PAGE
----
I know there are differences between American and British English in this area. So when answering, please specify whether you speak American or British English.


3 Answers 3


The answer is that "I have just eaten them" is normal in British and I think US usage, but "I just ate them" is not normal in British use, or at any rate wasn't until recently (except in the different sense of mplungjan's answer).

The aspectual difference between the simple past and the present perfect is that the perfect is used for past-with-present-relevance, the simple past for, well, simple past.

So "I have eaten it" has some present relevance - perhaps I can still feel the curry burning in my belly; or somebody has just discovered the cake has gone and wants to know where it is now; or I am in the (present) state of having eaten polar bear at some time in my life. "I ate it" is regarding the event on its own without considering any present relevance - even possibly those same acts of eating the curry, the cake and the polar bear.

In a similar way, some expressions of time encompass the present. "Just" and "just now" do, and so normally do "today" and "this afternoon" (assuming it is still this afternoon). "Yesterday", "once", and "this morning" (if it is no longer morning) do not.

In British usage (more than US), we don't tend to use a present-related expression of time with a simple past, or a non-present-related time with a perfect; if we do the latter, it implies that the relevant time is in fact finished.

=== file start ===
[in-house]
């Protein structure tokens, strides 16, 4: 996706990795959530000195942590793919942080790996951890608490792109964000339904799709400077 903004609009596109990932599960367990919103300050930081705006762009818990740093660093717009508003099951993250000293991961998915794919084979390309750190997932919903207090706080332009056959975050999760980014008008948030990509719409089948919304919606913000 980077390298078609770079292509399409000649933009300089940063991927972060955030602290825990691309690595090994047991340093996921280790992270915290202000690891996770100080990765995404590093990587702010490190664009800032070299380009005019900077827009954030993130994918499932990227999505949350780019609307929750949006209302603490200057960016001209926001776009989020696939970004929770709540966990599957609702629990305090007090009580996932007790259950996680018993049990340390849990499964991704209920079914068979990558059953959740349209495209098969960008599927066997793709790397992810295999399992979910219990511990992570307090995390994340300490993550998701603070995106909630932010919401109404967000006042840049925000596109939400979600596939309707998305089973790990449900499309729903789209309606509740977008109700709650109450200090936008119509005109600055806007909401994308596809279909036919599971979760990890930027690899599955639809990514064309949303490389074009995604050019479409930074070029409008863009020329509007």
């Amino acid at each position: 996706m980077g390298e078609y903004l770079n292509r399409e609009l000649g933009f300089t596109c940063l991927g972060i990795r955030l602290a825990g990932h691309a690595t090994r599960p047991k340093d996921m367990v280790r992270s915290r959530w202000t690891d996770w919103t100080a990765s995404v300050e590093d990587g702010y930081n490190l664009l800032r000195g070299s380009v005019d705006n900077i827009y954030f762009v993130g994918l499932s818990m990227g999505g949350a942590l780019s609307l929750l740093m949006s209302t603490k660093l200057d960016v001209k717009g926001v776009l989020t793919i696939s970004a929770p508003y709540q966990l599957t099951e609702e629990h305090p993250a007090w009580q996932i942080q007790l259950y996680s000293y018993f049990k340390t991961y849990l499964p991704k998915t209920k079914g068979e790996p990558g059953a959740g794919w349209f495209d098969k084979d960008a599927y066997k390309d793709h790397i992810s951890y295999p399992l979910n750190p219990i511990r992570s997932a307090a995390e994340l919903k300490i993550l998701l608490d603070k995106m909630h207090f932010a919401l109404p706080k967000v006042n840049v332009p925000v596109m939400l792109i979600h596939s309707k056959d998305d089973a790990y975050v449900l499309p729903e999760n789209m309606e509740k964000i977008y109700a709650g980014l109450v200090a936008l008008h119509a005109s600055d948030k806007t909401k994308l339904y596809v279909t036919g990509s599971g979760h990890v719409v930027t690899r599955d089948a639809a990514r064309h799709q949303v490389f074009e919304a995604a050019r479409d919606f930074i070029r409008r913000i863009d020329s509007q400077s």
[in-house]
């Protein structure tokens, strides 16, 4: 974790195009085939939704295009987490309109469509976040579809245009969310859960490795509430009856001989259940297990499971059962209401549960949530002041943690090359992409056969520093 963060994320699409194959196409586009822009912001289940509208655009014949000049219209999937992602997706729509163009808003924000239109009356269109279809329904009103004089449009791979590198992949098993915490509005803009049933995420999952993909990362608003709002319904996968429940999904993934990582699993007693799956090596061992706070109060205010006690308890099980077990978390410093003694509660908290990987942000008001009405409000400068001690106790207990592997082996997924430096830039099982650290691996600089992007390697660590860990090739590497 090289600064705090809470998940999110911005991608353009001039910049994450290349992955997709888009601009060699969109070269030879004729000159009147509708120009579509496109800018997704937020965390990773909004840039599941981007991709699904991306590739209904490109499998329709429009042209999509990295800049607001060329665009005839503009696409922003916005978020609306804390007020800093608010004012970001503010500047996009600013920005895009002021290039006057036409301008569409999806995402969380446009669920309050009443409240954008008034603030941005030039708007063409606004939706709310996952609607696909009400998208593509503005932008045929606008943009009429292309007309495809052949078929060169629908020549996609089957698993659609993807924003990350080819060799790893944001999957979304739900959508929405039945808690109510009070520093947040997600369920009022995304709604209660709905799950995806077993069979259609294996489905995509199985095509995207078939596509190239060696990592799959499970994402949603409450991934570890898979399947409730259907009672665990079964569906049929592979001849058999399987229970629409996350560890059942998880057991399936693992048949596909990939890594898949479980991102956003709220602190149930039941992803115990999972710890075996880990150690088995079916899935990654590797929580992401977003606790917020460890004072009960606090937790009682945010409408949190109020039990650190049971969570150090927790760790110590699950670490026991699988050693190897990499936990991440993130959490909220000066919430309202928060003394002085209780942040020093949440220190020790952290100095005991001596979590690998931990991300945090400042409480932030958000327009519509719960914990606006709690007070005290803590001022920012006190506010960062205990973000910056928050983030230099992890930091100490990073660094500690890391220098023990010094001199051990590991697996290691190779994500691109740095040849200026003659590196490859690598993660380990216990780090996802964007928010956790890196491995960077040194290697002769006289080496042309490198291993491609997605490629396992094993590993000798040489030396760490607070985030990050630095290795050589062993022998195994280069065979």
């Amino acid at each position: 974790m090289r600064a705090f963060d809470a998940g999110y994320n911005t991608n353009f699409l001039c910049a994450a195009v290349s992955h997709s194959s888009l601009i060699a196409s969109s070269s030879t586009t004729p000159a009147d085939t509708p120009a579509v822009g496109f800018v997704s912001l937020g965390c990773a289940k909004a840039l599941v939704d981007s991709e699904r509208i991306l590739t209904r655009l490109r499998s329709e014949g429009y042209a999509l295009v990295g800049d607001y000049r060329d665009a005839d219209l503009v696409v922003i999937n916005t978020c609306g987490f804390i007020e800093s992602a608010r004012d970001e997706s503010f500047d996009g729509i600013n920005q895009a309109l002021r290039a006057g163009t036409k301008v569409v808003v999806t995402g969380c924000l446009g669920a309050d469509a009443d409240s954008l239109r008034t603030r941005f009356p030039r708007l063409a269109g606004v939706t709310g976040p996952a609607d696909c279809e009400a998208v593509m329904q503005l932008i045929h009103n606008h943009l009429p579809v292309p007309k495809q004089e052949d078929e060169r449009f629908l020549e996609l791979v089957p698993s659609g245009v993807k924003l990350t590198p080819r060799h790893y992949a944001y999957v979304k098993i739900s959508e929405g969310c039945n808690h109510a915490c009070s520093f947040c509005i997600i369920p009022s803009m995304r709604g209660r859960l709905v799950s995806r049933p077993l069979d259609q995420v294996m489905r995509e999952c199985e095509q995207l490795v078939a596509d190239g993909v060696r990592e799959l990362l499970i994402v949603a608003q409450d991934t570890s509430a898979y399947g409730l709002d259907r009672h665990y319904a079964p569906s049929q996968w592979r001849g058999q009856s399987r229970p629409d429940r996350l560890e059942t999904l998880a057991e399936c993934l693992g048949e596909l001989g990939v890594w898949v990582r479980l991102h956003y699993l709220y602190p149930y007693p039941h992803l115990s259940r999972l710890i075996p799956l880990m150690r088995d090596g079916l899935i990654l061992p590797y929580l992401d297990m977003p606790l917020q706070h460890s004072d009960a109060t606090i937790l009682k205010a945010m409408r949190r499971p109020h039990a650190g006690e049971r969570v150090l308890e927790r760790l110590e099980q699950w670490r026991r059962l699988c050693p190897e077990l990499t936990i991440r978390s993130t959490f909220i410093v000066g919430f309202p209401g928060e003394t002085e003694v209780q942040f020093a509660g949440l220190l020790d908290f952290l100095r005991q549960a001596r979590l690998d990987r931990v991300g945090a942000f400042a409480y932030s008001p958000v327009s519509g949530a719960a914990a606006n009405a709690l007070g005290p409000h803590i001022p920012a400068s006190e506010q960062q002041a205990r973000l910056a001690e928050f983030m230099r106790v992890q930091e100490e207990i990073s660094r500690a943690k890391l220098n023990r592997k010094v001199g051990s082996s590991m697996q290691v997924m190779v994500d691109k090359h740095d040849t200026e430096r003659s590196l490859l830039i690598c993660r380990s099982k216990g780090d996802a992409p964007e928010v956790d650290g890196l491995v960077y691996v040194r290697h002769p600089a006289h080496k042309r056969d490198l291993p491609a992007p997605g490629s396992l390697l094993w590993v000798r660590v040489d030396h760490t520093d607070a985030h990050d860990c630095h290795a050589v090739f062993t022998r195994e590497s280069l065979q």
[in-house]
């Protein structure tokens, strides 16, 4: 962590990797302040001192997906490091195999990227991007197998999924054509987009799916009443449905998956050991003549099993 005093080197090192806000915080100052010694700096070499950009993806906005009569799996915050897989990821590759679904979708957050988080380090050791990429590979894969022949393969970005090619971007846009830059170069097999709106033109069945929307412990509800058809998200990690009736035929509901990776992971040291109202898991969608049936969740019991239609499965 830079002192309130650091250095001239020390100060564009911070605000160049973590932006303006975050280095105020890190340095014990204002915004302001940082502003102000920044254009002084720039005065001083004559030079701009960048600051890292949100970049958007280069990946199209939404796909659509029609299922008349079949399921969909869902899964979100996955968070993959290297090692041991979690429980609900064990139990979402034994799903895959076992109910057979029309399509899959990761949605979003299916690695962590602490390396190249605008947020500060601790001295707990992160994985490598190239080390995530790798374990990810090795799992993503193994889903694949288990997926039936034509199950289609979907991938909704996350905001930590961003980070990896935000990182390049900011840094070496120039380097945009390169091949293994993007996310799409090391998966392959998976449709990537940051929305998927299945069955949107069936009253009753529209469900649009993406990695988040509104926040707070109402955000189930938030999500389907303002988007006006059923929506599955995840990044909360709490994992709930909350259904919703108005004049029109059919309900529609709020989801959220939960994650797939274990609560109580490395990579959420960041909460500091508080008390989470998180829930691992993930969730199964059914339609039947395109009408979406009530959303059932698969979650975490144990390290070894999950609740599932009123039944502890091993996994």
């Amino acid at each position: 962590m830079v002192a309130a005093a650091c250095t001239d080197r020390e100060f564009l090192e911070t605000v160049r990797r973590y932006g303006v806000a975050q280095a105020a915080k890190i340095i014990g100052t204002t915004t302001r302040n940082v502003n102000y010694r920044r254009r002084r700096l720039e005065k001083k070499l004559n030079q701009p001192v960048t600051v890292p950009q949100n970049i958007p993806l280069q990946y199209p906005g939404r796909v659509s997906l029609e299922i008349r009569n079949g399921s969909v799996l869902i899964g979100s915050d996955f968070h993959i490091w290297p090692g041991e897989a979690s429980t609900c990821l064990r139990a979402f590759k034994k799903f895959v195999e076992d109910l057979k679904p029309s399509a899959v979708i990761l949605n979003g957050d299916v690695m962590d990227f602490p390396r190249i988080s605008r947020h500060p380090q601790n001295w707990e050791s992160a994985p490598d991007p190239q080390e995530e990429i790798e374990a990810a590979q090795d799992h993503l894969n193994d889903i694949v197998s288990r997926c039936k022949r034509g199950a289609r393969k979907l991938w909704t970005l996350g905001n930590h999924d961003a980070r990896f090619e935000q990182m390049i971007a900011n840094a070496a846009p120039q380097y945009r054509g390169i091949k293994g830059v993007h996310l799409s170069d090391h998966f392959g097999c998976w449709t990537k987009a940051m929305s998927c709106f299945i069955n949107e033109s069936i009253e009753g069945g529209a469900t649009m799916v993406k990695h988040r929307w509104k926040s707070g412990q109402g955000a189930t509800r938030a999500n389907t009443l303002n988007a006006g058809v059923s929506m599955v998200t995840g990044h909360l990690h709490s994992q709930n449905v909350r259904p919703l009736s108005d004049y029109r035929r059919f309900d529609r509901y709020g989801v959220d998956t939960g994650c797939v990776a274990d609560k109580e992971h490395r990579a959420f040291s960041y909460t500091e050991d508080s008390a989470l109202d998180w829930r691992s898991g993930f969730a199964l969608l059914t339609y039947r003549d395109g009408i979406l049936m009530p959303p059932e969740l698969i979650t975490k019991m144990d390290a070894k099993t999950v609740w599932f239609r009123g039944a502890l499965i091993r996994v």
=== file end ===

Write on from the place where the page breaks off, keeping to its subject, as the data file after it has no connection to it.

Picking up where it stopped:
So (all judgments with regard to UK usage):

  • "I have just eaten it" but not "I just ate it" (in that sense)
  • "I saw him yesterday" but not "I have seen him yesterday"
  • "I have eaten polar bear" and "I ate polar bear once", but not "I have eaten polar bear once"¹.

"I have seen him today" and "I saw him today" are both acceptable, but have slightly different meanings: "I saw him today" implies that the time within which I might have seen him today is over — for example he has gone away. This is even clearer in negative and interrogative cases: "Have you seen him today?" implies that you might still be able to, while "Did you see him today?" implies that you have missed him.

As I say, the judgments above are for UK English: I am aware that US English is not the same in this regard, but I wouldn't like to specify exactly how.

¹ Actually, I've realised that "I have eaten polar bear once" is acceptable, but with a different meaning, "on exactly one occasion" as opposed to "at some time in the past". "I ate polar bear once" is ambiguous between these, but unless "once" is emphasised, will usually mean "at some time in the past". "I have eaten polar bear once" can only mean "on exactly one occasion".

  • 1